The above preview is unformatted text

This student written piece of work is one of many that can be found in our AS and A Level Molecules & Cells section.

Found what you're looking for?

  • Start learning 29% faster today
  • 150,000+ documents available
  • Just £6.99 a month

Not the one? Search for your essay title...
  • Join over 1.2 million students every month
  • Accelerate your learning by 29%
  • Unlimited access from just £6.99 per month

See related essaysSee related essays

Related AS and A Level Molecules & Cells essays

  1. Cost effectiveness of mainstream bench cleaners against generic supermarket cleaners on the number of ...

    Therefore, it will suggest a cleaner performs better than it truly does and therefore compound the results. I will use areas next to each other for the before and after swabs. 2. Using an auto pipette, add 3cm3 of saline and allow 10 seconds to soak in and spread.

  2. Investigating how different concentrations of a antibiotic effects the growth of a bacterium.

    Penicillin kills bacteria by interfering with the ability to synthesize cell wall. The diagram to the right shows the chemical structure of Penicillin. THE GROWTH OF BACTERIA-BINARY FISSION The next point to consider on the scientific explanation is how the bacteria grow.

  1. Investigating the effect of sodium chloride on the action of antibiotics on bacteria growth

    This is thought to be as a result of the high concentration of sodium chloride ions in the lungs/ in areas of mucus accumulation. [4]"Escherichia coli are Gram-negative bacteria that belong to the g-proteobacteria. They primarily live in the mammalian gut.

  2. Follicular development

    signalling pathway (Vanhaesebroeck and Alees, 2000), resulting in the activation of phosphoinositide-dependent kinases (PDK) -1 and -2, which subsequently leads to protein kinase B (PKB) phosphorylation and activation. In 2003, Zeleznik et al, determined that the presence of protein kinase B is essential in the stimulation of granulosa cell differentiation by FSH, which acts via the Gs?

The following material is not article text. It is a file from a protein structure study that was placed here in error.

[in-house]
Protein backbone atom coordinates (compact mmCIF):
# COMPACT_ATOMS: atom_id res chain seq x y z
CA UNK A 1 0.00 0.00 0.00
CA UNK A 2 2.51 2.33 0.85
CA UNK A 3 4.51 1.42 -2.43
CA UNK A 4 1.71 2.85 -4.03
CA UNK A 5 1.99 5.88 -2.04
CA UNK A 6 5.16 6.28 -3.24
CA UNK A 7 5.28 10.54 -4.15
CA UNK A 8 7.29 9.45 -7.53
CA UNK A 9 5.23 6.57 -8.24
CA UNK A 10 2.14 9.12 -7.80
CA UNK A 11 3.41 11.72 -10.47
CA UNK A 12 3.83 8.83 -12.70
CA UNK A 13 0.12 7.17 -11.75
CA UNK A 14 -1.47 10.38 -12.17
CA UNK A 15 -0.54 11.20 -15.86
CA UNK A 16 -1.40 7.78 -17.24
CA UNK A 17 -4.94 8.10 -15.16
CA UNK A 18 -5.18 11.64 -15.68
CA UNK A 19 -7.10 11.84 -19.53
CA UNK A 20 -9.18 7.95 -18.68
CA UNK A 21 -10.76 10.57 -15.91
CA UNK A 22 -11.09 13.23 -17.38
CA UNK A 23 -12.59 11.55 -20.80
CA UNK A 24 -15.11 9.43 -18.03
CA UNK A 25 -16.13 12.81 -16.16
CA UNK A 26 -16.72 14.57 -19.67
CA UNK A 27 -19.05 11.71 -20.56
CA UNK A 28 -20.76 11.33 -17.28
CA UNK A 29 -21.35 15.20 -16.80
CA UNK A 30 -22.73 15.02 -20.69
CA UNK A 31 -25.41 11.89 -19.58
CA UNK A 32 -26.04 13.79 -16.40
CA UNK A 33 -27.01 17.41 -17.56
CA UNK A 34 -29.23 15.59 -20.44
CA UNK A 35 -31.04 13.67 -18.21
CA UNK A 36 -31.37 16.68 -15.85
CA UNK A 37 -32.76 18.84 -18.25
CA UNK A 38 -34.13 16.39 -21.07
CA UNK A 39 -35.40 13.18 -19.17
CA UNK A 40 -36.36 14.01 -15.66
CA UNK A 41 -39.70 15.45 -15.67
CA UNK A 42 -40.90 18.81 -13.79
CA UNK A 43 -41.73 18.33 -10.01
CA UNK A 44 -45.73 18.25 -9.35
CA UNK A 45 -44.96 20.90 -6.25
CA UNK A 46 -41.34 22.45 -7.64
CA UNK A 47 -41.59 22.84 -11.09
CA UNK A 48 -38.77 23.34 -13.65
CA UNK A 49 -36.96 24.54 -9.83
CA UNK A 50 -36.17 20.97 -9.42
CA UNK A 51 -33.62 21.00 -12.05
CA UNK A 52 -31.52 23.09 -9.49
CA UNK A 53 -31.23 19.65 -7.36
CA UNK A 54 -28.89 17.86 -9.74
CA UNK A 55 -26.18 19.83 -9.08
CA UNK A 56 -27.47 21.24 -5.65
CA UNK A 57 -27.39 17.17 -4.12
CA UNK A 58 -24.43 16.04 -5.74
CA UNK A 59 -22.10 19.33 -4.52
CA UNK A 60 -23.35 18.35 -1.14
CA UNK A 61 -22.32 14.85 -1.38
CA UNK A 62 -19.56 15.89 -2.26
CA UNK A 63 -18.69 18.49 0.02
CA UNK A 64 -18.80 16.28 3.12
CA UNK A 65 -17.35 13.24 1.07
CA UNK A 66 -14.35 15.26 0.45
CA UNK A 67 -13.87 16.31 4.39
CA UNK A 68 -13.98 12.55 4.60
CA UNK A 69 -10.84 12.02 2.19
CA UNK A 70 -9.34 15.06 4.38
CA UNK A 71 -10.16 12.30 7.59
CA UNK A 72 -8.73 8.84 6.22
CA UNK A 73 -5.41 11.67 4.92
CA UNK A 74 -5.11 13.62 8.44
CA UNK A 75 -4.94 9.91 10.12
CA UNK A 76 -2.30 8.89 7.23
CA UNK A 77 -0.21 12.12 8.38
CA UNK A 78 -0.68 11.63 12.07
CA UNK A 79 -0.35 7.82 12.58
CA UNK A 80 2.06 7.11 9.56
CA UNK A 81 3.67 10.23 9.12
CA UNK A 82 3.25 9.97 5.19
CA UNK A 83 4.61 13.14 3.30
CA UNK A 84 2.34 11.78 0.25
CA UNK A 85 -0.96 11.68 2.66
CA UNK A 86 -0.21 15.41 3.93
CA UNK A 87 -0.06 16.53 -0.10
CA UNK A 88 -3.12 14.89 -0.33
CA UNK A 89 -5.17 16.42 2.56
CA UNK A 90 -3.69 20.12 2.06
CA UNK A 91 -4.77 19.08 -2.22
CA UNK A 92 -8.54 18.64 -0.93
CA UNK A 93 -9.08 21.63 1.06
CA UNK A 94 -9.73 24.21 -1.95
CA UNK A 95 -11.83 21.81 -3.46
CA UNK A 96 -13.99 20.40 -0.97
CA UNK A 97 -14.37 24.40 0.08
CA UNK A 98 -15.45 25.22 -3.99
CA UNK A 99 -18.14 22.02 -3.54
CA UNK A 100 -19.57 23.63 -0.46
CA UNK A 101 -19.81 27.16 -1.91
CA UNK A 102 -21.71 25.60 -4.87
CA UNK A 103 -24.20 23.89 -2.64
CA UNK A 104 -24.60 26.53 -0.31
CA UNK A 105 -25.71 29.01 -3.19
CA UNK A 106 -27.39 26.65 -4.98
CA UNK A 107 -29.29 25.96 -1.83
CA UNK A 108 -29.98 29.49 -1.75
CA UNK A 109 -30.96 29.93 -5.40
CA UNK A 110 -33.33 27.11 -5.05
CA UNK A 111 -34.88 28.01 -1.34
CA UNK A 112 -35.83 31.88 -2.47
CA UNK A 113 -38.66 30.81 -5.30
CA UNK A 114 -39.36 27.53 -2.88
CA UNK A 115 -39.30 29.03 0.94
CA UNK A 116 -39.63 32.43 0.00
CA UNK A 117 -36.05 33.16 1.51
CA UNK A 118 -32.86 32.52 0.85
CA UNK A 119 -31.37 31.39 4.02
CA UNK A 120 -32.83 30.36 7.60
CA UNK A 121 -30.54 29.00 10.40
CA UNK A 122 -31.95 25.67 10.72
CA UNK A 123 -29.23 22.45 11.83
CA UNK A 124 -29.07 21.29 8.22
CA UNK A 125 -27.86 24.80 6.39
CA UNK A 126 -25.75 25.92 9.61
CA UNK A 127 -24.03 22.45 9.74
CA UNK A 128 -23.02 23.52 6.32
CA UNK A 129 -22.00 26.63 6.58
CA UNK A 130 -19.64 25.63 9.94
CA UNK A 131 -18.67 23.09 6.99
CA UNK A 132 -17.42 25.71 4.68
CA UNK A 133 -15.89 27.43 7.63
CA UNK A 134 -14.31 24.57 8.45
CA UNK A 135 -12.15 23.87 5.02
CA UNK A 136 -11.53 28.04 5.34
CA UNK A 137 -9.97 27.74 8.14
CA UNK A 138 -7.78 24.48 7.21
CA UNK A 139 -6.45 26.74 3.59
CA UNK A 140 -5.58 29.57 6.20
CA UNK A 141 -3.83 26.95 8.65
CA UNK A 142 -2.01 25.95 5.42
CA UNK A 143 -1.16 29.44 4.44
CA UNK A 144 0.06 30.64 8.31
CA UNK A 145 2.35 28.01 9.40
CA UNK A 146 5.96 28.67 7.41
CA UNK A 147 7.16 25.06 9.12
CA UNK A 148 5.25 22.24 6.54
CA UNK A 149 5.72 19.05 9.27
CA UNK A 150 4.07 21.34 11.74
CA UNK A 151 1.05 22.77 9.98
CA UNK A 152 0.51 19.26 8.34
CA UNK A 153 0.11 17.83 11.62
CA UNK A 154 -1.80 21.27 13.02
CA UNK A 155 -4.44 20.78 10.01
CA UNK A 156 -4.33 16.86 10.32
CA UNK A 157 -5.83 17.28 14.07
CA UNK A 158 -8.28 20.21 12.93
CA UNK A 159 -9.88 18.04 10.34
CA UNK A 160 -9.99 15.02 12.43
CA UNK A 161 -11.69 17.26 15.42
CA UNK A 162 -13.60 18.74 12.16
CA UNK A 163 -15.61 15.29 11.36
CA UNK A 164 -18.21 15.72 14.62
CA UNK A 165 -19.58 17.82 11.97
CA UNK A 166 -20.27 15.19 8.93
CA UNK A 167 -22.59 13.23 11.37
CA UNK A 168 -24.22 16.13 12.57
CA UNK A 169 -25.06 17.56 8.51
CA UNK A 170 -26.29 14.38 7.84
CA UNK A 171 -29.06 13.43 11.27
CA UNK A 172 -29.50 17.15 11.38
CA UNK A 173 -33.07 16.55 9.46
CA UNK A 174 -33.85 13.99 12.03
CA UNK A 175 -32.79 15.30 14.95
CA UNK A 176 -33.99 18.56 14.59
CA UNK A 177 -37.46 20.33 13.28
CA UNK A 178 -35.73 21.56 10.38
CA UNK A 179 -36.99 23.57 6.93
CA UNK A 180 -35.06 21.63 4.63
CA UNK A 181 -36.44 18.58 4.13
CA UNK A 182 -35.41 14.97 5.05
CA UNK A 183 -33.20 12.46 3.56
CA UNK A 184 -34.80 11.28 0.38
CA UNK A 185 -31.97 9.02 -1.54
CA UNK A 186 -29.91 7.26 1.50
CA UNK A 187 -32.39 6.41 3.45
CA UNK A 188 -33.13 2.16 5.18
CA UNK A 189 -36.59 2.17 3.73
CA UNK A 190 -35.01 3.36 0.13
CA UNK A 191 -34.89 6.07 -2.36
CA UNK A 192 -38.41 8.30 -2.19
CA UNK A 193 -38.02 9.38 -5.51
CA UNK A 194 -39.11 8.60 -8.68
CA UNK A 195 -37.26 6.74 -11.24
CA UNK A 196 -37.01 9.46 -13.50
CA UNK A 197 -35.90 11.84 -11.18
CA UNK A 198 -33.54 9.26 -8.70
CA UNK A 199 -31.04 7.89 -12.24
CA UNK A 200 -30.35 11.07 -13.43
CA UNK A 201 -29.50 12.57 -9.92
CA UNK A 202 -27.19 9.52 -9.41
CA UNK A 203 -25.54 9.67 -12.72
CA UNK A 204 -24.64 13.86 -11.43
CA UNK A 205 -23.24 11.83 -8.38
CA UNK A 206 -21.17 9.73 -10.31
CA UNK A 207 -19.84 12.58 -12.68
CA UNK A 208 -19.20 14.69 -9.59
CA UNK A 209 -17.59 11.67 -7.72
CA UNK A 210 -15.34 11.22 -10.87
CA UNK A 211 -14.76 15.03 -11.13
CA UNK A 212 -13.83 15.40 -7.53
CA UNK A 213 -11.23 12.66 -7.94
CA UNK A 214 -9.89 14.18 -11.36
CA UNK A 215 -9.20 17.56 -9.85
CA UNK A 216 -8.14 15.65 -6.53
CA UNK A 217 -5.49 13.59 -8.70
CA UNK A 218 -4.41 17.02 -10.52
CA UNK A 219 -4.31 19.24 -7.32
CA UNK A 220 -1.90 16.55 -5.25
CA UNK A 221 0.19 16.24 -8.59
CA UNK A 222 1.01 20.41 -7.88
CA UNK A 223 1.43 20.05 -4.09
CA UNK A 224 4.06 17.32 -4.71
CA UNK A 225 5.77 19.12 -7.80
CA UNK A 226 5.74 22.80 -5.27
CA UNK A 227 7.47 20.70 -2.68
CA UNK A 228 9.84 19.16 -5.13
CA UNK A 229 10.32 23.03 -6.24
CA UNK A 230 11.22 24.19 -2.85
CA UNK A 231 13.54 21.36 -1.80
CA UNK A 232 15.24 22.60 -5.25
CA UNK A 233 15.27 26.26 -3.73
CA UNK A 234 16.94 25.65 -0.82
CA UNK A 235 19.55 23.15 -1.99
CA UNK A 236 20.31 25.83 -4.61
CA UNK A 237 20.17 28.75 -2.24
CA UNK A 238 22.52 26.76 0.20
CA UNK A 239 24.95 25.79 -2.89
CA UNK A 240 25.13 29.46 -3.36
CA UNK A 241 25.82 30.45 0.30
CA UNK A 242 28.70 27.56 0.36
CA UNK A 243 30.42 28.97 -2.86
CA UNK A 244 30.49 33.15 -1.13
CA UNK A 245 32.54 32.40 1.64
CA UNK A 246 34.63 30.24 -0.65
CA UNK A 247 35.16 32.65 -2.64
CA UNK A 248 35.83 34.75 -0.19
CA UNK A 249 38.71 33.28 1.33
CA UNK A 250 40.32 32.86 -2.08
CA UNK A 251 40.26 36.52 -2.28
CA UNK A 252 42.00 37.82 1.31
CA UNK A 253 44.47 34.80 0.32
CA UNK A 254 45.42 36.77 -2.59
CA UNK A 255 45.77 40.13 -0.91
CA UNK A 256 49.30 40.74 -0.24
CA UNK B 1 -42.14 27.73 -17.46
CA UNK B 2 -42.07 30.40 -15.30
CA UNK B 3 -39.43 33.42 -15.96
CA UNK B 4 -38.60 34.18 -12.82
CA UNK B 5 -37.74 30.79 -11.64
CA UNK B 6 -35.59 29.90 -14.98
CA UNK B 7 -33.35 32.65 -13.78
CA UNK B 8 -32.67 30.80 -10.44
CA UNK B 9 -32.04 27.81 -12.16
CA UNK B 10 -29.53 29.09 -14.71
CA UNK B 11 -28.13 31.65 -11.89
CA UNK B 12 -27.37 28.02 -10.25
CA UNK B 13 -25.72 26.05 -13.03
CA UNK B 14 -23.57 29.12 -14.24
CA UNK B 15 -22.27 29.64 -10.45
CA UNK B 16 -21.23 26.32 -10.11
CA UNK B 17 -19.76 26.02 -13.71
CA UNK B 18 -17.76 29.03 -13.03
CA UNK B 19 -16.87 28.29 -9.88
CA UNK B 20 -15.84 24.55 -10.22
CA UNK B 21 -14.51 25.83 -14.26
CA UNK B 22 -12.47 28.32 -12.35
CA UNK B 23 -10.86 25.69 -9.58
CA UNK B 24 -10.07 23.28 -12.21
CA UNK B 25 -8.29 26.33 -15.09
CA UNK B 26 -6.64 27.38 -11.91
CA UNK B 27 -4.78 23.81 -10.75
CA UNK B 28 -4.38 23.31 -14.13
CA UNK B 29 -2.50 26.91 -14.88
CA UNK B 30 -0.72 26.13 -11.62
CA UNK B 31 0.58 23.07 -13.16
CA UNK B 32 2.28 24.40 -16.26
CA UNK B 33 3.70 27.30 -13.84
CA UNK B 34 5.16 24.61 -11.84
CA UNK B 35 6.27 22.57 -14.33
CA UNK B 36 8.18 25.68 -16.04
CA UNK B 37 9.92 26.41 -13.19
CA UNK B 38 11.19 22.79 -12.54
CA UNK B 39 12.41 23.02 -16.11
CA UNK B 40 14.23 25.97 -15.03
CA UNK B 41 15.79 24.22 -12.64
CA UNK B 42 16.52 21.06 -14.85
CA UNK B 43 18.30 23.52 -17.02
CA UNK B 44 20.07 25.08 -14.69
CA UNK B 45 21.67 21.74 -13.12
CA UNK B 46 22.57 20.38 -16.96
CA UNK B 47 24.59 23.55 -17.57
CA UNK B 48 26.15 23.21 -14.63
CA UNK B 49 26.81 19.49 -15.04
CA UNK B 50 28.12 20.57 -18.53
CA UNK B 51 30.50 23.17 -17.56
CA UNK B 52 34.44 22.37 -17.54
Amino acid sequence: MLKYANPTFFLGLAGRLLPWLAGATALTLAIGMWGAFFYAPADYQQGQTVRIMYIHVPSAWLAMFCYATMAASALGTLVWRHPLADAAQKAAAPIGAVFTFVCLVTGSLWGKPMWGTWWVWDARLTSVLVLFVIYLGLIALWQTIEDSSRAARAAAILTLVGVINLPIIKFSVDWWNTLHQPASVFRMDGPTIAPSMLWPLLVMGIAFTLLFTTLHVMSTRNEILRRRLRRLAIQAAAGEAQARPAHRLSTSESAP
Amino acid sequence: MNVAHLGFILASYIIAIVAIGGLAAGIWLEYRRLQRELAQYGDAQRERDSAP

1. The Origin of the Mitochondrion.

    The transfer of genes from one organism to another is a plausible explanation, but there are hurdles that would have to be crossed before the two genomes became fully integrated. If a mitochondrial gene were to transfer, it could be possible that the host may see it as an intruder

  2. Before resistance to antibiotics was noticed, the use of antibiotics had to become wide ...

    One major breakthrough was to introduce the flourine atom into the quinolone molecule. This produced several new antibiotics and another class was formed, the fluoroquinolones. Different halogen substituents were placed into the same postition as the flourine. Each showed differences in their effectiveness of antibacterial activity against Escherichia coli, the most effective being fluorine and chlorine.

  • Over 160,000 pieces
    of student written work
  • Annotated by
    experienced teachers
  • Ideas and feedback to
    improve your own work